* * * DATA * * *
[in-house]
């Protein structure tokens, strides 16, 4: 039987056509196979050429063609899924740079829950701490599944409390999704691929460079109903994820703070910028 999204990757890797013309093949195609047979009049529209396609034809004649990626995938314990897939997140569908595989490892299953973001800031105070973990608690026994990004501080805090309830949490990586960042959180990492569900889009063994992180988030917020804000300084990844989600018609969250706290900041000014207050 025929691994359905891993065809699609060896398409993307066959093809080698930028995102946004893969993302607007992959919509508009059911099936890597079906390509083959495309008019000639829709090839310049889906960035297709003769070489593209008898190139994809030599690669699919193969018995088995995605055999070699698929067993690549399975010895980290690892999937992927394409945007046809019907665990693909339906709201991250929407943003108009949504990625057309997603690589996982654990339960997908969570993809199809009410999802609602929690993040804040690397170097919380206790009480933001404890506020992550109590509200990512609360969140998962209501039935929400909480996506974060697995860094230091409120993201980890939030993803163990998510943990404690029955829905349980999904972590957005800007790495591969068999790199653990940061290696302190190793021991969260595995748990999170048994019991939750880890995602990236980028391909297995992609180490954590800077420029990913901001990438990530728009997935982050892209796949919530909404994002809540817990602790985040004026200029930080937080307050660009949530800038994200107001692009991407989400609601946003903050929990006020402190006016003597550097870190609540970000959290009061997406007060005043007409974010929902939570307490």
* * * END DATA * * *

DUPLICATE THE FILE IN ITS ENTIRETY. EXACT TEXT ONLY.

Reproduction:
[in-house]
């Protein structure tokens, strides 16, 4: 039987056509196979050429063609899924740079829950701490599944409390999704691929460079109903994820703070910028 999204990757890797013309093949195609047979009049529209396609034809004649990626995938314990897939997140569908595989490892299953973001800031105070973990608690026994990004501080805090309830949490990586960042959180990492569900889009063994992180988030917020804000300084990844989600018609969250706290900041000014207050 025929691994359905891993065809699609060896398409993307066959093809080698930028995102946004893969993302607007992959919509508009059911099936890597079906390509083959495309008019000639829709090839310049889906960035297709003769070489593209008898190139994809030599690669699919193969018995088995995605055999070699698929067993690549399975010895980290690892999937992927394409945007046809019907665990693909339906709201991250929407943003108009949504990625057309997603690589996982654990339960997908969570993809199809009410999802609602929690993040804040690397170097919380206790009480933001404890506020992550109590509200990512609360969140998962209501039935929400909480996506974060697995860094230091409120993201980890939030993803163990998510943990404690029955829905349980999904972590957005800007790495591969068999790199653990940061290696302190190793021991969260595995748990999170048994019991939750880890995602990236980028391909297995992609180490954590800077420029990913901001990438990530728009997935982050892209796949919530909404994002809540817990602790985040004026200029930080937080307050660009949530800038994200107001692009991407989400609601946003903050929990006020402190006016003597550097870190609540970000959290009061997406007060005043007409974010929902939570307490």